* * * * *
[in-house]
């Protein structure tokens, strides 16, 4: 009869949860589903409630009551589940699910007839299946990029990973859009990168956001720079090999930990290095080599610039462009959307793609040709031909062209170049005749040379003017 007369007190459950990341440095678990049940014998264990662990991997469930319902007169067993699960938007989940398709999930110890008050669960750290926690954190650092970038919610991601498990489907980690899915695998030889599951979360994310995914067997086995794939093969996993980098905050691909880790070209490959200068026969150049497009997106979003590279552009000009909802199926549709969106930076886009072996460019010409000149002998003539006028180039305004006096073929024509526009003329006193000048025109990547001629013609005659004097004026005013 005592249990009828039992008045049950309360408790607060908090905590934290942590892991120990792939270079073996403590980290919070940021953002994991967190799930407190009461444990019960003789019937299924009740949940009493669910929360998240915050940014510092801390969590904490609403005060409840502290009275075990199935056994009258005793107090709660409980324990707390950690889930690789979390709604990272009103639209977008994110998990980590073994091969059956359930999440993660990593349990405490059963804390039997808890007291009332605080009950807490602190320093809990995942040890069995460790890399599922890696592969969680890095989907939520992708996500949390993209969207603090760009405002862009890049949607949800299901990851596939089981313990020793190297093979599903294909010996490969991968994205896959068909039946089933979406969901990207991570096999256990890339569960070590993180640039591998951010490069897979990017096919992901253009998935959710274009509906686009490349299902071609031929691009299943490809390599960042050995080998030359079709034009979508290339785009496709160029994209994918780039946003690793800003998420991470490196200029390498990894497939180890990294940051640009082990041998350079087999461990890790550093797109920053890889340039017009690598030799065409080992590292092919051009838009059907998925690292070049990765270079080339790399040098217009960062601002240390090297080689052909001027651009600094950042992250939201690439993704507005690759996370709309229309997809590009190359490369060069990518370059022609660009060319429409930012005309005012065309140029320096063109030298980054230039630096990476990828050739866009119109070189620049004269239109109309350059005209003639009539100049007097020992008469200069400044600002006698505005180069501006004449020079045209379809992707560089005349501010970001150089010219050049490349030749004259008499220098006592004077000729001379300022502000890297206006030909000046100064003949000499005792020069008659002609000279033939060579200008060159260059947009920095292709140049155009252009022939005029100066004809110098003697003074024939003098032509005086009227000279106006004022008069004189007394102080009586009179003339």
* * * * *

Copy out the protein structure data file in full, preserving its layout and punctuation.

[in-house]
């Protein structure tokens, strides 16, 4: 009869949860589903409630009551589940699910007839299946990029990973859009990168956001720079090999930990290095080599610039462009959307793609040709031909062209170049005749040379003017 007369007190459950990341440095678990049940014998264990662990991997469930319902007169067993699960938007989940398709999930110890008050669960750290926690954190650092970038919610991601498990489907980690899915695998030889599951979360994310995914067997086995794939093969996993980098905050691909880790070209490959200068026969150049497009997106979003590279552009000009909802199926549709969106930076886009072996460019010409000149002998003539006028180039305004006096073929024509526009003329006193000048025109990547001629013609005659004097004026005013 005592249990009828039992008045049950309360408790607060908090905590934290942590892991120990792939270079073996403590980290919070940021953002994991967190799930407190009461444990019960003789019937299924009740949940009493669910929360998240915050940014510092801390969590904490609403005060409840502290009275075990199935056994009258005793107090709660409980324990707390950690889930690789979390709604990272009103639209977008994110998990980590073994091969059956359930999440993660990593349990405490059963804390039997808890007291009332605080009950807490602190320093809990995942040890069995460790890399599922890696592969969680890095989907939520992708996500949390993209969207603090760009405002862009890049949607949800299901990851596939089981313990020793190297093979599903294909010996490969991968994205896959068909039946089933979406969901990207991570096999256990890339569960070590993180640039591998951010490069897979990017096919992901253009998935959710274009509906686009490349299902071609031929691009299943490809390599960042050995080998030359079709034009979508290339785009496709160029994209994918780039946003690793800003998420991470490196200029390498990894497939180890990294940051640009082990041998350079087999461990890790550093797109920053890889340039017009690598030799065409080992590292092919051009838009059907998925690292070049990765270079080339790399040098217009960062601002240390090297080689052909001027651009600094950042992250939201690439993704507005690759996370709309229309997809590009190359490369060069990518370059022609660009060319429409930012005309005012065309140029320096063109030298980054230039630096990476990828050739866009119109070189620049004269239109109309350059005209003639009539100049007097020992008469200069400044600002006698505005180069501006004449020079045209379809992707560089005349501010970001150089010219050049490349030749004259008499220098006592004077000729001379300022502000890297206006030909000046100064003949000499005792020069008659002609000279033939060579200008060159260059947009920095292709140049155009252009022939005029100066004809110098003697003074024939003098032509005086009227000279106006004022008069004189007394102080009586009179003339």